“A brother who had quarreled with a certain other brother went to his neighbor, an elder, and confessed to him: “Such and such a brother, Father, greatly embittered me and the thought of seeking revenge plagues me.”
“Lock yourself in your cell, brother, and do not cease, day or night, to pray for him. Only in this way will you be released from the passion that seethes in you,” the elder advised him.
“The brother obeyed and, within one week, he found peace in his soul.”
We all can relate to the experience of this brother who is just so angry, he wants revenge. In other words, he wants to respond to the violence done to him with another act of violence. Which would have the inevitable result of only creating additional acts of violence.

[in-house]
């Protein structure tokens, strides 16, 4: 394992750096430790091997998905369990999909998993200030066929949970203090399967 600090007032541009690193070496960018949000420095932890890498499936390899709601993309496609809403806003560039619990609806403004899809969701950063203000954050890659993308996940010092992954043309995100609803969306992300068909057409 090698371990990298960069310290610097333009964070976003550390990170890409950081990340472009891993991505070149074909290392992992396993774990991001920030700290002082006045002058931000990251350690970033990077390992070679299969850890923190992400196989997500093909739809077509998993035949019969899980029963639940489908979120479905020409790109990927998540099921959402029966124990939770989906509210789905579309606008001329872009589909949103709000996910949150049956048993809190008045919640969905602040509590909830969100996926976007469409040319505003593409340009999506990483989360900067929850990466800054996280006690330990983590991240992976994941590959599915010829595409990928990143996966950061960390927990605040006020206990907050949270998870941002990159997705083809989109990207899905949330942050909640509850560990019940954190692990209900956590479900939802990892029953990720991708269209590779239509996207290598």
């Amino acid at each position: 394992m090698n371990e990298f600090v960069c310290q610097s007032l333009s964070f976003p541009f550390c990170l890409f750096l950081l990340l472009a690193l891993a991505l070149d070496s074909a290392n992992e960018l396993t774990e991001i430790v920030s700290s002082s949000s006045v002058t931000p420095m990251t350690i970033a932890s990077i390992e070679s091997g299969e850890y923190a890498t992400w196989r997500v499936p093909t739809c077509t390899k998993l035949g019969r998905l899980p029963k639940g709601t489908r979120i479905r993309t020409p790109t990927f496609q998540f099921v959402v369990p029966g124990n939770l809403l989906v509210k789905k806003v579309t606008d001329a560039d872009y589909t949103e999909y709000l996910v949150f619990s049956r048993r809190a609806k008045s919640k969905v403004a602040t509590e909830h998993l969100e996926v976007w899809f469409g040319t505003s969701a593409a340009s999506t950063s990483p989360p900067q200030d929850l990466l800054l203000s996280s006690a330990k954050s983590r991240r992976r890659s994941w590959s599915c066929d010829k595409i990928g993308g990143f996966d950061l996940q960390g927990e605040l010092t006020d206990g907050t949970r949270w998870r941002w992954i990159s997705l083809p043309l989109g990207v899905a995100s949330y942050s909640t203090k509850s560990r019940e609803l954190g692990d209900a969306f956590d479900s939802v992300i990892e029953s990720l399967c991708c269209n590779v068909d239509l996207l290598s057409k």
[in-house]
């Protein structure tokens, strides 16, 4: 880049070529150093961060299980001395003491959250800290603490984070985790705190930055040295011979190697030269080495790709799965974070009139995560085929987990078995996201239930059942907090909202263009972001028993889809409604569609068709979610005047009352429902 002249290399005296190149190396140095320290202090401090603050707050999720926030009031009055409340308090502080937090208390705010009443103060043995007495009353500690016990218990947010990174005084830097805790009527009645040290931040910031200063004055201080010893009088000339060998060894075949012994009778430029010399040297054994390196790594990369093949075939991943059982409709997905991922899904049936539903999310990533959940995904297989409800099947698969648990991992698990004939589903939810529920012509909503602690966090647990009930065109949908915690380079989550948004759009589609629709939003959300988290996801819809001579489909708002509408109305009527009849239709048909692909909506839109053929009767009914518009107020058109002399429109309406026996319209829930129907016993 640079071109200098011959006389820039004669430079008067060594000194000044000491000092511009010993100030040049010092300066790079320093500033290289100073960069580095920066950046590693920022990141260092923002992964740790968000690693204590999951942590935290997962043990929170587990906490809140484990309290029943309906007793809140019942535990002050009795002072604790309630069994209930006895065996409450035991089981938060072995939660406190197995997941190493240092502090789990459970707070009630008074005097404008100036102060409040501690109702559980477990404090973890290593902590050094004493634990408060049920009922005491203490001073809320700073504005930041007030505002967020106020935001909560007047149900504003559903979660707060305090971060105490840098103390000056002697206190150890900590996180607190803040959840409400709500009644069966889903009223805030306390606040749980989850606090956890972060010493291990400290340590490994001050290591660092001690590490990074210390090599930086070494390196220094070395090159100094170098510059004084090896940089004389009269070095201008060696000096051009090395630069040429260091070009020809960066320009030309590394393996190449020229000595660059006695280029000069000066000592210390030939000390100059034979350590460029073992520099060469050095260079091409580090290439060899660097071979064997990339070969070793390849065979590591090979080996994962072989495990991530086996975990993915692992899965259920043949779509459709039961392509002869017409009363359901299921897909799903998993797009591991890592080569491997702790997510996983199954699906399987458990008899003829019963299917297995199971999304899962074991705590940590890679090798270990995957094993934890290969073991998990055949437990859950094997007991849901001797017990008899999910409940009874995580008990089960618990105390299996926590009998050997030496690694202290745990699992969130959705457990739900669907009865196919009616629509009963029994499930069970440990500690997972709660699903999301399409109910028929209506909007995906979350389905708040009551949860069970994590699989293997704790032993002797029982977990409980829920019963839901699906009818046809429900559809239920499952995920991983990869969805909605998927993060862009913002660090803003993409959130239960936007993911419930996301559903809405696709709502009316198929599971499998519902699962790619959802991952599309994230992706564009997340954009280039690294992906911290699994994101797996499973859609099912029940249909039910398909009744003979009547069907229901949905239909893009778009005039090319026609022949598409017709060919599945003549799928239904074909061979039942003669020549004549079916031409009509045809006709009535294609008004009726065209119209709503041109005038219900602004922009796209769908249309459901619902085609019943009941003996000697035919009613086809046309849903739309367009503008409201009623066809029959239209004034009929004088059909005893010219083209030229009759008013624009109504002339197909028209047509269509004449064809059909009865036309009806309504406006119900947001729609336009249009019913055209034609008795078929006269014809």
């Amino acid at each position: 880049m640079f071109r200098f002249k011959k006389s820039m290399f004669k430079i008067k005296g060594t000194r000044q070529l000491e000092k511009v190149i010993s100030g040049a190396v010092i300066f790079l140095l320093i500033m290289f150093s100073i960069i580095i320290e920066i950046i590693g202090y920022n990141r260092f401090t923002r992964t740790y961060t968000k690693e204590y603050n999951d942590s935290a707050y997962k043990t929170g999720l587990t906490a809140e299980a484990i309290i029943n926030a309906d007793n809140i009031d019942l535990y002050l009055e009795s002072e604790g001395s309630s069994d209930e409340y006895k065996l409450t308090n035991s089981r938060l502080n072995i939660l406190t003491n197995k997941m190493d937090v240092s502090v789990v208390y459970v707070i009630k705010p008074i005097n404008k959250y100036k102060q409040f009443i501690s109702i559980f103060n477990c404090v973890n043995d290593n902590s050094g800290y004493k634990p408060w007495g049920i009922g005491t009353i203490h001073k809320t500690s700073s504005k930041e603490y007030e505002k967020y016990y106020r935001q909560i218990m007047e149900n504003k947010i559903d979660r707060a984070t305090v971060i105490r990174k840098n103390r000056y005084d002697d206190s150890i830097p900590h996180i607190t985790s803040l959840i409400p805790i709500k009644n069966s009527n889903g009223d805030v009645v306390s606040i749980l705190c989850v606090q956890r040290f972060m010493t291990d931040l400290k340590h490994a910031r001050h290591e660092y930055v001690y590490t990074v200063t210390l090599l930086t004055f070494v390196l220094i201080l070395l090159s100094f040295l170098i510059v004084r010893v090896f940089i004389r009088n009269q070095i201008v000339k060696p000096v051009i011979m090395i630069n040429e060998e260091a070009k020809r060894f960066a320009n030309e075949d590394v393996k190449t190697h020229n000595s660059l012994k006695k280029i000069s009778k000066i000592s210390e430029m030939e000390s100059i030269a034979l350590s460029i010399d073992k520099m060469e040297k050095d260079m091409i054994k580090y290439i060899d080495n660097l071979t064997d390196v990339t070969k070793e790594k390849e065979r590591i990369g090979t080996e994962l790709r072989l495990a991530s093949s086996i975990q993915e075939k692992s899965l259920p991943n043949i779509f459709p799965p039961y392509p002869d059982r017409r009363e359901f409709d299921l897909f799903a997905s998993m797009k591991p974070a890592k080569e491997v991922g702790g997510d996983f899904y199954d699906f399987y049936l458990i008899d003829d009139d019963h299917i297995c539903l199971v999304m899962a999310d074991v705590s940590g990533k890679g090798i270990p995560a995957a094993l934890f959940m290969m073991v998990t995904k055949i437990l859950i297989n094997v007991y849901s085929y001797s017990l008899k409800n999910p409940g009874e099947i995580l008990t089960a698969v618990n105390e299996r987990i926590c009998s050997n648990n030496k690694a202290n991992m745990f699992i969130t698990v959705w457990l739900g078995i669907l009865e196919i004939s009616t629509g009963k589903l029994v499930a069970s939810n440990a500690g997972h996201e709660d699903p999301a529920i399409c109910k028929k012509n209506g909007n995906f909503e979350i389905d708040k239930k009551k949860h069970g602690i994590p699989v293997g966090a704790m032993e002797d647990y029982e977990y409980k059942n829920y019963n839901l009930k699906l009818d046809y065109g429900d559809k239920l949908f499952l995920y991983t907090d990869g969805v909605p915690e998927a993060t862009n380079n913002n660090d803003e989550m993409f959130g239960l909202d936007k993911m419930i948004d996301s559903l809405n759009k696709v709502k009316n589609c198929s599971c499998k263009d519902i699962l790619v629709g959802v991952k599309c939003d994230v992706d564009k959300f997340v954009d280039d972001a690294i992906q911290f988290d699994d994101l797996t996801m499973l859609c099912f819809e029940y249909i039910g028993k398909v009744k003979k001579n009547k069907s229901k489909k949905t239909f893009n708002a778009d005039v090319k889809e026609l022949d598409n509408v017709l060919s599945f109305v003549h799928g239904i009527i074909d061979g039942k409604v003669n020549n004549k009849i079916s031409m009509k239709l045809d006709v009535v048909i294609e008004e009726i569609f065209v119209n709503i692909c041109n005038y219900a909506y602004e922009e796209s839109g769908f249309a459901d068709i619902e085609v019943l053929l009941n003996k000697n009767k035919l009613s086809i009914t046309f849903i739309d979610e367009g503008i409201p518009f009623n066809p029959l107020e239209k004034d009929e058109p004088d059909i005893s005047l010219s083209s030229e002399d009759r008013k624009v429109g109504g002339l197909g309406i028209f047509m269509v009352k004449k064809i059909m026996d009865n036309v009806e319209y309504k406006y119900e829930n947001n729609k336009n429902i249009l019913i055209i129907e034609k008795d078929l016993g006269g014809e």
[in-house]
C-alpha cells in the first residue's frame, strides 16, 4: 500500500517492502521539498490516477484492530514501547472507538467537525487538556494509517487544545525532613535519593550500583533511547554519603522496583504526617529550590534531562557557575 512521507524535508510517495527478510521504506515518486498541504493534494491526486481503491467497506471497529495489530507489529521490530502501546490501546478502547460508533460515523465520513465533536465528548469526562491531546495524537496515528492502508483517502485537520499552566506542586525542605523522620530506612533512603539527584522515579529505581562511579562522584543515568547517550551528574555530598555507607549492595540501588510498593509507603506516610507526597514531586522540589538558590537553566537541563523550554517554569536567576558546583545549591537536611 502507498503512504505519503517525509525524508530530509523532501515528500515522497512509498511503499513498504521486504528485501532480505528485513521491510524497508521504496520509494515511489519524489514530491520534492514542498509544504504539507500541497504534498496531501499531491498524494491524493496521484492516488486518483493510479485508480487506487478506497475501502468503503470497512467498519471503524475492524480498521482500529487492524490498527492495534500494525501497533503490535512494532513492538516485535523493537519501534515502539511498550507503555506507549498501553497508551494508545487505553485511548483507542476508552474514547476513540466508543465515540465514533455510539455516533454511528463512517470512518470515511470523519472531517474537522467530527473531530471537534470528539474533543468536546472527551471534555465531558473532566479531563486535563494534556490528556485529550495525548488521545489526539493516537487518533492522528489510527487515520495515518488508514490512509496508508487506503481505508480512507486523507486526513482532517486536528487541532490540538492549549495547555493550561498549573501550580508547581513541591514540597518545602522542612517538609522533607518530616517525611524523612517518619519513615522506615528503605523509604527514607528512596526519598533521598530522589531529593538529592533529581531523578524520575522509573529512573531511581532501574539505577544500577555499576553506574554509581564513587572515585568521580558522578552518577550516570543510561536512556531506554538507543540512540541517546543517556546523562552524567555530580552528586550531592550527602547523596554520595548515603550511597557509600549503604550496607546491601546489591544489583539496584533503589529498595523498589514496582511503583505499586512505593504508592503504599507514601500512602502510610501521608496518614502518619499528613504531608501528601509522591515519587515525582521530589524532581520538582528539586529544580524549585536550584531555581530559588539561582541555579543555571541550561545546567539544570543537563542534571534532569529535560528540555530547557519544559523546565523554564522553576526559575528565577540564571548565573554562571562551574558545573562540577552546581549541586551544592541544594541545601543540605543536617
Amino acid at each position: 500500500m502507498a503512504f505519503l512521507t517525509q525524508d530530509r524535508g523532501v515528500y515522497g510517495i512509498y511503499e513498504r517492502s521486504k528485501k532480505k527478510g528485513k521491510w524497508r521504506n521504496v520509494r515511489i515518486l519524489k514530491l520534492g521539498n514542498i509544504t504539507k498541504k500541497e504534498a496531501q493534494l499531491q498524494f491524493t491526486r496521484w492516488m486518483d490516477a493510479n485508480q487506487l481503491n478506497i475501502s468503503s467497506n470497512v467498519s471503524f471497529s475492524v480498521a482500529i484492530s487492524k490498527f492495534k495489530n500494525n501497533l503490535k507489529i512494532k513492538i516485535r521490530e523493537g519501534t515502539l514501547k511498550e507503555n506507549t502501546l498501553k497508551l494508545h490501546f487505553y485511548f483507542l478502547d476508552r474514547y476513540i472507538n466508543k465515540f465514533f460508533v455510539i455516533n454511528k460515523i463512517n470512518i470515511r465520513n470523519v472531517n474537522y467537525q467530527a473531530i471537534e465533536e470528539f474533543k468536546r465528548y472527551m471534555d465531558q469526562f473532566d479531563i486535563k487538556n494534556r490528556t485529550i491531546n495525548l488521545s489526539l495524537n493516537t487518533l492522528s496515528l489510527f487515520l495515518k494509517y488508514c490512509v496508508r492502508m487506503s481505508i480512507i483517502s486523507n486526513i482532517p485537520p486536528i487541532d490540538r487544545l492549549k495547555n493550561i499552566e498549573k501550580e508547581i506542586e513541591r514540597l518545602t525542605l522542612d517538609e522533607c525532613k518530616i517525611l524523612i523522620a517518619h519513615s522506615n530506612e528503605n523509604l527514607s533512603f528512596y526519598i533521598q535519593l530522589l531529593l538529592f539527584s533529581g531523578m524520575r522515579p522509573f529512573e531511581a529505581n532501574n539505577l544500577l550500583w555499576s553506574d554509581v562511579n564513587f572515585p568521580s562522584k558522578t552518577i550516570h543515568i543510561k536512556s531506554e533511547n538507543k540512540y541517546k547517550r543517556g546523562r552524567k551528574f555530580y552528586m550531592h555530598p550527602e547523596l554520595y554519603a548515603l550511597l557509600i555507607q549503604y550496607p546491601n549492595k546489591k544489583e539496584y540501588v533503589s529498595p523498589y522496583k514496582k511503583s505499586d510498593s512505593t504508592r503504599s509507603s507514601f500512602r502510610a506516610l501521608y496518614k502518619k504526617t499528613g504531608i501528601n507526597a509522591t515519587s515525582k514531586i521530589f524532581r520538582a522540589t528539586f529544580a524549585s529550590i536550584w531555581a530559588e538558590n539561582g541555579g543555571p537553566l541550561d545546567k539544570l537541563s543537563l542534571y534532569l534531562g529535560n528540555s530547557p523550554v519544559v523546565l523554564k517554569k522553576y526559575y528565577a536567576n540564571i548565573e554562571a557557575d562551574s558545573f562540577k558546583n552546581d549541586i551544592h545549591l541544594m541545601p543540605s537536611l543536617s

The elder wisely advises the brother to go to his cell and pray for the one who so angered the brother. It is hard to pray for someone with whom one is furious. That has been my experience. Has it been yours?
What has also been my experience is that while my prayers may have no effect whatsoever on the other person, those prayers change me.
Which leads me to one of my cherished convictions about prayer. Even if we pray to God to give us stuff we desperately need, the act of prayer changes our relationship with that for which we pray. Prayer changes us. The more we allow prayer to change us, the closer we come to realizing within ourselves the person God had in mind when God created us.